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January 2017

How To Make Soap On A Rope For Survival

I can remember as a kid, my dad would get soap on a rope as a gift and it never made much sense to me. I thought, hmm, what a weird thing to do to soap. That’s life as a modern kid in a civilized world.

Soap on a rope was a novelty item, and now it’s practically unheard of. So, what was its purpose, and why do you need it as a survival item?

Originally, soap on a rope was invented by the English Leather Company in 1969 to keep their soap from getting soggy and dissolving. Yep, tricked me, too; I would have guessed that it’s much older than that, but apparently not. Still, I’d be amazed if at least one enterprising pioneer didn’t think to make this novelty, because it’s truly ingenious if you think about it.

How To Make Aspirin

Knowing how to make a natural pain reliever if you’re stuck in the wild can be more helpful than you think.

Because aspirin is a pain reliever, anti-inflammatory, blood thinner, and fever reducer, it has many uses. Fortunately, most of the United States hosts a tree or three that has salicylic acid – the active ingredient in aspirin. We’re going to tell you how to make your own, sort of!

First, remember the rule – “natural” doesn’t equal “safe.” Arsenic is natural but you wouldn’t eat it. Well, you might, but the results would be less than desirable! Anyway, now that you’ve been warned, apply the rule to aspirin.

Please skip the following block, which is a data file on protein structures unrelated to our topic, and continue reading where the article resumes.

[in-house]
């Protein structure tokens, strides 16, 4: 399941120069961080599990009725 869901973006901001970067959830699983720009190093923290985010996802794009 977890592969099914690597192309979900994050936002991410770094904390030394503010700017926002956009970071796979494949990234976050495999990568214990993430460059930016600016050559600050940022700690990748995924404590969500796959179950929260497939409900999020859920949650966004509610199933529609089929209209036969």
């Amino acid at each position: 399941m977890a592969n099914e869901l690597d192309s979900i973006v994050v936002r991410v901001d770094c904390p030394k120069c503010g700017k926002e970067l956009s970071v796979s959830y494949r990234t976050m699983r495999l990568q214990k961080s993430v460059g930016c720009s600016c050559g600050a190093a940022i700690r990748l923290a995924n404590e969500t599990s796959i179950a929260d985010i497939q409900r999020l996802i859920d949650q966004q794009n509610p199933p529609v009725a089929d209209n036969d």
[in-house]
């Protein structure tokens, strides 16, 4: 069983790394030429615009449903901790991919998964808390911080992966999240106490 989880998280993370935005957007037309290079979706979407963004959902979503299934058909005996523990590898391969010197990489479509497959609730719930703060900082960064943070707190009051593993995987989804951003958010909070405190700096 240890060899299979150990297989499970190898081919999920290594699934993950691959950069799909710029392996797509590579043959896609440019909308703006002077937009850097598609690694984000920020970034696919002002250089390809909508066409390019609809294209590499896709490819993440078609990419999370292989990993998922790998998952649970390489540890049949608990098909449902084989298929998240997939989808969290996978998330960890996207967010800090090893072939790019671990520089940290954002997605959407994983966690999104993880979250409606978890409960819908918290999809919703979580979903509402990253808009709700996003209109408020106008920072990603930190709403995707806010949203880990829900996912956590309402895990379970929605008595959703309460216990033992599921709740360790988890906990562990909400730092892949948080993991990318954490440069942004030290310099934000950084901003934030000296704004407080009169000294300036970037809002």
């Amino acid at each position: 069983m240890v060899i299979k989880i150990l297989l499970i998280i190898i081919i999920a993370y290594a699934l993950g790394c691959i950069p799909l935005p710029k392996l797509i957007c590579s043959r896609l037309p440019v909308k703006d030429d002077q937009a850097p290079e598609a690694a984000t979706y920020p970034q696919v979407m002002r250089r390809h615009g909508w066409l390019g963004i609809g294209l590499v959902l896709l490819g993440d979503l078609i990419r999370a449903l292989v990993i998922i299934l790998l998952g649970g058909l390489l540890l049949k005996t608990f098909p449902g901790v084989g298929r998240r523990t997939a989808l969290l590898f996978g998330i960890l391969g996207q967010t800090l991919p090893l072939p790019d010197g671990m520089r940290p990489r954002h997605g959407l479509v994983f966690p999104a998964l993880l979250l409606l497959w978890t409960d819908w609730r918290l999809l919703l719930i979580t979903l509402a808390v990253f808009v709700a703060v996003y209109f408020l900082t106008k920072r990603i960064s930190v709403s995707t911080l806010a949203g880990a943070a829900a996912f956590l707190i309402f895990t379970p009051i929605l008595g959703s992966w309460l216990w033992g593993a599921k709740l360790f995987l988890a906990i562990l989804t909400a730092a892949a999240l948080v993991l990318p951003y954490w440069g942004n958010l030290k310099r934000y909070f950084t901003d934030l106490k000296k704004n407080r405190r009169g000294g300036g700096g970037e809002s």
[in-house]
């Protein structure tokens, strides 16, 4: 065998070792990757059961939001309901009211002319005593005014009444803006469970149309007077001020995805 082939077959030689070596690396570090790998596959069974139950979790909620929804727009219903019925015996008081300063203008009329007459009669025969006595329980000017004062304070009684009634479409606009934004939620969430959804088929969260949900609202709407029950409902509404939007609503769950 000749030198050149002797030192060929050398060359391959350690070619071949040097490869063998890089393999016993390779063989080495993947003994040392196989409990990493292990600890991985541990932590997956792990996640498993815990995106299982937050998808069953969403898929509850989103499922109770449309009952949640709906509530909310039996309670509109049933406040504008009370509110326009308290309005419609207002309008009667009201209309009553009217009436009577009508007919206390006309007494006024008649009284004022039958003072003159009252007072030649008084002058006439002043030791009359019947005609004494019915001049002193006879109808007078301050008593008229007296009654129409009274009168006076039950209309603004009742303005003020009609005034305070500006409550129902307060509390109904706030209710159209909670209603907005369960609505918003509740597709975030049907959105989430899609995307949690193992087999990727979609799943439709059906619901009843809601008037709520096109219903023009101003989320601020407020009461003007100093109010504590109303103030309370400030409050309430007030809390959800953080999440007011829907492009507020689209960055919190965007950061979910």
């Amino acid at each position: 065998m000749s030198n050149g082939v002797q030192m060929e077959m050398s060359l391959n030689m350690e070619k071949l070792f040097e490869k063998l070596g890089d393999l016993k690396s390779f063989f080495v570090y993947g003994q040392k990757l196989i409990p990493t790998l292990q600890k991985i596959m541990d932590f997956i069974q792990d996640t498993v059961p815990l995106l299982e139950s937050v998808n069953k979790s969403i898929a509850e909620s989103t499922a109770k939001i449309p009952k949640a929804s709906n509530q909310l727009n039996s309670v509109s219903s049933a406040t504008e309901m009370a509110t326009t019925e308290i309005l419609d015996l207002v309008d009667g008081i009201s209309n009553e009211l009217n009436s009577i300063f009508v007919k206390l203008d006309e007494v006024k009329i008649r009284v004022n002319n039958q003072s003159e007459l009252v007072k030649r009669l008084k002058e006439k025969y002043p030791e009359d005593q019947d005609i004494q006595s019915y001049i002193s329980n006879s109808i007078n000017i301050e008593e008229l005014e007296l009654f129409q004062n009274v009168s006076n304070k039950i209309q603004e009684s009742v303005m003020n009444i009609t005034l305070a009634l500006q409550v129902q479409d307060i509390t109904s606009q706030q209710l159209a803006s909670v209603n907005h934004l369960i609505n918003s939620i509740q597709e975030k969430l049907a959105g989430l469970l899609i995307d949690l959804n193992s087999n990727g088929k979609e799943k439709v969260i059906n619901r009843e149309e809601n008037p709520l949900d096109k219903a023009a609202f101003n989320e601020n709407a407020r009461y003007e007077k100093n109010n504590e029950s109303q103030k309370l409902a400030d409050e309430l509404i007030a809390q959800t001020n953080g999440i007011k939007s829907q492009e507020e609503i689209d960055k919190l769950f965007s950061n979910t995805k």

Some people are allergic, so it’s important, especially in a survival situation, to know whether or not you can safely take it.

Survivopedia How To Build Your Best Camouflage

When talking about camouflage, there are basically two types of gear: camouflage clothes and ghillie suits.

Camouflage gear is is a must have piece of gear  if you’re a sniper, a soldier or a hunter. Ghillie suits were originally designed for hunting purposes, but later on they were used by military forces, because they’re great at making people invisible or very close to it.

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As we all know, the U.S. power grid is in danger and one thing is for sure: when the power will go out, the economy, the defense infrastructure and more than that, our own safety and health will go down. The U.S. Government

In this situation, the only thing we can do is to prepare for that moment when the lights go down rather than wait and see what happens in the aftermath.

That’s why, for this week’s prep blog review I’ve gathered 5 useful articles for some off-grid scenarios.

Self Defense

If you qualify as a small person, you may look as the perfect victim but when it comes to defending yourself, you have a couple of advantages that may make up for your stature.

First, the smaller you are, the more an attacker is going to underestimate you. They’re going to be more likely to assume that you’re an easy mark just because you’re smaller or perhaps physically challenged.

Second, they’re going to expect you to be afraid. If you don’t show fear, it’s possible that you can throw them off-kilter long enough to buy yourself a few extra, precious seconds. There are a few things that you can do to make this time count.

In this article, I am going to talk about some of those measures as well as share some other tips to help you defend yourself and your castle.

Self feeding fire

If you’re an outdoors aficionado and you go camping often, today’s article will tick you in all the right places, as I will present you, dear readers, with 5 ways to start a self feeding campfire.

Making a campfire is arguably one of the most fun and interesting parts of camping, as it keeps you warm and safe on cool nights, not to mention that it gives you the opportunity to make the best barbecue you’ve ever had in your life.

You know, food cooked outdoors on wood-fires tastes best. However, there’s a downside to this kind of activity. I am talking about the boring job of keeping the fire alive and kicking.